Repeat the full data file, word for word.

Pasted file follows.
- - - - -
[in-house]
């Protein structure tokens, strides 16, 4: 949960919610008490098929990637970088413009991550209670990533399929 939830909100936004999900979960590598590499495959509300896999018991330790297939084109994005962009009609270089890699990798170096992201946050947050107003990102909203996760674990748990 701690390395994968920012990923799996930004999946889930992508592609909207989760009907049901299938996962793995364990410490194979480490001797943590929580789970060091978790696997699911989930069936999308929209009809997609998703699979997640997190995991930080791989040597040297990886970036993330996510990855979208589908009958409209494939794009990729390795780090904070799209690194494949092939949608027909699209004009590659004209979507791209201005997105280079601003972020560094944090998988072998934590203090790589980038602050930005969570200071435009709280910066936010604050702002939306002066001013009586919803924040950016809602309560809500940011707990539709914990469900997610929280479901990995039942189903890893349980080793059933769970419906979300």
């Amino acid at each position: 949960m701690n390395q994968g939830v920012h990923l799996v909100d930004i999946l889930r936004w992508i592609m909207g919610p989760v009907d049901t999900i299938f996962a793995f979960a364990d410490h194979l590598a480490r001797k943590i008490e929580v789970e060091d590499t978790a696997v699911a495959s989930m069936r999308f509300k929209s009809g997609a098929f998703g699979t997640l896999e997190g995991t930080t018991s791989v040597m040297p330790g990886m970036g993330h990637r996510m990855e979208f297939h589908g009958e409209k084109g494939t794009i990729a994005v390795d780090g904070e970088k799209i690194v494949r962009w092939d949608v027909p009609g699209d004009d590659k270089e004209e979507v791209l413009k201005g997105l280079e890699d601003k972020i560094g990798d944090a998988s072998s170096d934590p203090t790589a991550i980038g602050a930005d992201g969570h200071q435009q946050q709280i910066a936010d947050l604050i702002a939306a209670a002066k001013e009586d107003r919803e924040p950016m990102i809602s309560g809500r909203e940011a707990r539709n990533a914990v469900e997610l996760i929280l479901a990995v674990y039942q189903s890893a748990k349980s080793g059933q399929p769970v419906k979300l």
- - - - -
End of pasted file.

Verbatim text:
[in-house]
């Protein structure tokens, strides 16, 4: 949960919610008490098929990637970088413009991550209670990533399929 939830909100936004999900979960590598590499495959509300896999018991330790297939084109994005962009009609270089890699990798170096992201946050947050107003990102909203996760674990748990 701690390395994968920012990923799996930004999946889930992508592609909207989760009907049901299938996962793995364990410490194979480490001797943590929580789970060091978790696997699911989930069936999308929209009809997609998703699979997640997190995991930080791989040597040297990886970036993330996510990855979208589908009958409209494939794009990729390795780090904070799209690194494949092939949608027909699209004009590659004209979507791209201005997105280079601003972020560094944090998988072998934590203090790589980038602050930005969570200071435009709280910066936010604050702002939306002066001013009586919803924040950016809602309560809500940011707990539709914990469900997610929280479901990995039942189903890893349980080793059933769970419906979300």
């Amino acid at each position: 949960m701690n390395q994968g939830v920012h990923l799996v909100d930004i999946l889930r936004w992508i592609m909207g919610p989760v009907d049901t999900i299938f996962a793995f979960a364990d410490h194979l590598a480490r001797k943590i008490e929580v789970e060091d590499t978790a696997v699911a495959s989930m069936r999308f509300k929209s009809g997609a098929f998703g699979t997640l896999e997190g995991t930080t018991s791989v040597m040297p330790g990886m970036g993330h990637r996510m990855e979208f297939h589908g009958e409209k084109g494939t794009i990729a994005v390795d780090g904070e970088k799209i690194v494949r962009w092939d949608v027909p009609g699209d004009d590659k270089e004209e979507v791209l413009k201005g997105l280079e890699d601003k972020i560094g990798d944090a998988s072998s170096d934590p203090t790589a991550i980038g602050a930005d992201g969570h200071q435009q946050q709280i910066a936010d947050l604050i702002a939306a209670a002066k001013e009586d107003r919803e924040p950016m990102i809602s309560g809500r909203e940011a707990r539709n990533a914990v469900e997610l996760i929280l479901a990995v674990y039942q189903s890893a748990k349980s080793g059933q399929p769970v419906k979300l």